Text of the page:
To add a certain avant garde cachet to his persona, profiles of him usually mention prominently that he once was the drummer in a rock band initially called Radical Flats and then Thinking Out Loud. Likewise, his departure from TCW was followed quickly by their assertions that a large stash of pornography, sex toys, and drug paraphernalia were found in the offices that he had vacated. Very recently, he was in the broader news again because his mansion was broken into and, in addition to some undisclosed amount of cash, several expensive watches, expensive wines, paintings by such renowned artists as Jasper Johns and Piet Mondrian, and a Porsche Carrera 4S were stolen. Gundlach offered a seven-figure reward for the recovery of the paintings and the car, and the paintings were eventually recovered, but not the car. Continue reading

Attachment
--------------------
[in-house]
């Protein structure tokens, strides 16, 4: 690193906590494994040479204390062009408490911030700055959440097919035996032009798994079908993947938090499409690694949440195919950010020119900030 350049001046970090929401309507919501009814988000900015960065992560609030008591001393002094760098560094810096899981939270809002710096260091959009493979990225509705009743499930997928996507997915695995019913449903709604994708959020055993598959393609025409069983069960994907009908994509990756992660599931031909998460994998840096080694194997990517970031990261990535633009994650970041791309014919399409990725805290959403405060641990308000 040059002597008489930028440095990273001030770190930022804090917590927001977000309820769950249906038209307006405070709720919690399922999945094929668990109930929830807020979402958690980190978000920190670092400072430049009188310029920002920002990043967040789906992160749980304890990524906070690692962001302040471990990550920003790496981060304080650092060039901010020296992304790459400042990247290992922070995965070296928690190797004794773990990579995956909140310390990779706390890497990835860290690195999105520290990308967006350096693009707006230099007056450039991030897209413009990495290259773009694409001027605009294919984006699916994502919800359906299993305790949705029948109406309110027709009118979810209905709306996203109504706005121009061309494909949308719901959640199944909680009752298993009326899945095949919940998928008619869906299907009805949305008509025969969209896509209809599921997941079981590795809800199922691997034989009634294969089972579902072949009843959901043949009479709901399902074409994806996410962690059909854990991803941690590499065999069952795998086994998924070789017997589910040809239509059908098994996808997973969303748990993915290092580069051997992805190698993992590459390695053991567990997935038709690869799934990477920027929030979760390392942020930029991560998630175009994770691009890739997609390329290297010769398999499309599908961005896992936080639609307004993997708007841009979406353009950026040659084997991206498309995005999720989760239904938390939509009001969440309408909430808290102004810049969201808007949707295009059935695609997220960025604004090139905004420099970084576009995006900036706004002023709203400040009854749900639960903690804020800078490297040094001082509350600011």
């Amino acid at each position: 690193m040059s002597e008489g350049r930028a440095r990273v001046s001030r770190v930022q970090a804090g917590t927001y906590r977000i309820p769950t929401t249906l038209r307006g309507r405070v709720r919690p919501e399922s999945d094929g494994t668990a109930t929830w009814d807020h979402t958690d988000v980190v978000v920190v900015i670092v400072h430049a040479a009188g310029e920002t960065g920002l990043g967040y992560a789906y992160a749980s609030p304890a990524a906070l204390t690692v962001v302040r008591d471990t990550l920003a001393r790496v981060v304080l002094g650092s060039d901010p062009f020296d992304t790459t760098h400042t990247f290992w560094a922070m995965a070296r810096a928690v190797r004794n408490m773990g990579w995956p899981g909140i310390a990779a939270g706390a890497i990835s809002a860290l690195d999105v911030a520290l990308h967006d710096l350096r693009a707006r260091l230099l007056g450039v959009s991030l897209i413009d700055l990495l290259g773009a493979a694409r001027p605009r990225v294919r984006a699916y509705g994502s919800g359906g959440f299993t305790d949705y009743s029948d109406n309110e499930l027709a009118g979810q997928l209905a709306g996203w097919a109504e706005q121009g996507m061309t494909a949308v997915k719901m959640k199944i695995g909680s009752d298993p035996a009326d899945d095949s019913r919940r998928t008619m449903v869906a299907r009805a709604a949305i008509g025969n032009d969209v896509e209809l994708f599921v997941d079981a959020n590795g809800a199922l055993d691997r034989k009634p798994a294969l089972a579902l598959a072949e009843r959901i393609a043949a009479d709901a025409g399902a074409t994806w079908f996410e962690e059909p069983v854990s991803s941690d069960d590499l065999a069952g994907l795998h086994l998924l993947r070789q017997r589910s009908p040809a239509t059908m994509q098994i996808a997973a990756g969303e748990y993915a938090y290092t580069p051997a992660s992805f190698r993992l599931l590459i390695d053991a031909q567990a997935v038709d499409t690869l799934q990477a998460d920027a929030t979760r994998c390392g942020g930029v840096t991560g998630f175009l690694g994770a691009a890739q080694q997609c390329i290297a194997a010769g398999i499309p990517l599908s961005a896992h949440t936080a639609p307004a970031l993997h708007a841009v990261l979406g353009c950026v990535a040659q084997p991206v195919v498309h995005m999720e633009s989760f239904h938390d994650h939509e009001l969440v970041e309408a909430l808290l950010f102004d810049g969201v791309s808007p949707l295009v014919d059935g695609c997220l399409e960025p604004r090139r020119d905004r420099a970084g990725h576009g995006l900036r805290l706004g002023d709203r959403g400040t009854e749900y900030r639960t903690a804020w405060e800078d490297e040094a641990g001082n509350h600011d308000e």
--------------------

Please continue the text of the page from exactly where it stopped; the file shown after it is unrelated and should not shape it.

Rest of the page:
One of the dangers of the over-reliance on (some would say “abuse of” and I would not argue) adjuncts and other contingent hires is that it creates a pressure-cooker environment for those particular teachers, one that sometimes explodes–as it did yesterday for adjunct and Slate contributor Rebecca Schuman. Writing, putatively, about student essays and whether or not they should be assigned, Schuman, as she admits, doesn’t actually “want to help anything, other than some over-graded professors blow off steam,” her own explosion keeping others from having to do it themselves. Continue reading